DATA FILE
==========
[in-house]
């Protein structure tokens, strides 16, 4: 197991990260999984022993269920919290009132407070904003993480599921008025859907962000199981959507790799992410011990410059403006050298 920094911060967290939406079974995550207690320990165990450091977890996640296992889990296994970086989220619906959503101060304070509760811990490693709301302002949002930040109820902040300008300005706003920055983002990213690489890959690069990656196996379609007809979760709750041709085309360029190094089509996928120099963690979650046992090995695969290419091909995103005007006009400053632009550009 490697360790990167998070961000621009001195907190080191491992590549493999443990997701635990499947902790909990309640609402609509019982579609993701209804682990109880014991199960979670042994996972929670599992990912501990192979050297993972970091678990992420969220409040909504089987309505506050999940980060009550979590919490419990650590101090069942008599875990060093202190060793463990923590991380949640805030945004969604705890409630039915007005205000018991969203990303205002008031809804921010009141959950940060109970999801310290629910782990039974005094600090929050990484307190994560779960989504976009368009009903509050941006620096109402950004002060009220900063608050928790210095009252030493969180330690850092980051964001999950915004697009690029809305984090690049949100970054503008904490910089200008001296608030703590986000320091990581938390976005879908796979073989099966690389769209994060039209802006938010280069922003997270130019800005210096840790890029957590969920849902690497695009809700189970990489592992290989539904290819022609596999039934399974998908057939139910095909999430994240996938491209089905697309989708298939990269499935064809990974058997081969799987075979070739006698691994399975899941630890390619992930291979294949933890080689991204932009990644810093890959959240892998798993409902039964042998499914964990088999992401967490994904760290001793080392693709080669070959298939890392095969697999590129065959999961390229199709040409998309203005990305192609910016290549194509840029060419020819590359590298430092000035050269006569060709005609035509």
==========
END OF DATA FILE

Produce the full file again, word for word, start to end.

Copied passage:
[in-house]
């Protein structure tokens, strides 16, 4: 197991990260999984022993269920919290009132407070904003993480599921008025859907962000199981959507790799992410011990410059403006050298 920094911060967290939406079974995550207690320990165990450091977890996640296992889990296994970086989220619906959503101060304070509760811990490693709301302002949002930040109820902040300008300005706003920055983002990213690489890959690069990656196996379609007809979760709750041709085309360029190094089509996928120099963690979650046992090995695969290419091909995103005007006009400053632009550009 490697360790990167998070961000621009001195907190080191491992590549493999443990997701635990499947902790909990309640609402609509019982579609993701209804682990109880014991199960979670042994996972929670599992990912501990192979050297993972970091678990992420969220409040909504089987309505506050999940980060009550979590919490419990650590101090069942008599875990060093202190060793463990923590991380949640805030945004969604705890409630039915007005205000018991969203990303205002008031809804921010009141959950940060109970999801310290629910782990039974005094600090929050990484307190994560779960989504976009368009009903509050941006620096109402950004002060009220900063608050928790210095009252030493969180330690850092980051964001999950915004697009690029809305984090690049949100970054503008904490910089200008001296608030703590986000320091990581938390976005879908796979073989099966690389769209994060039209802006938010280069922003997270130019800005210096840790890029957590969920849902690497695009809700189970990489592992290989539904290819022609596999039934399974998908057939139910095909999430994240996938491209089905697309989708298939990269499935064809990974058997081969799987075979070739006698691994399975899941630890390619992930291979294949933890080689991204932009990644810093890959959240892998798993409902039964042998499914964990088999992401967490994904760290001793080392693709080669070959298939890392095969697999590129065959999961390229199709040409998309203005990305192609910016290549194509840029060419020819590359590298430092000035050269006569060709005609035509």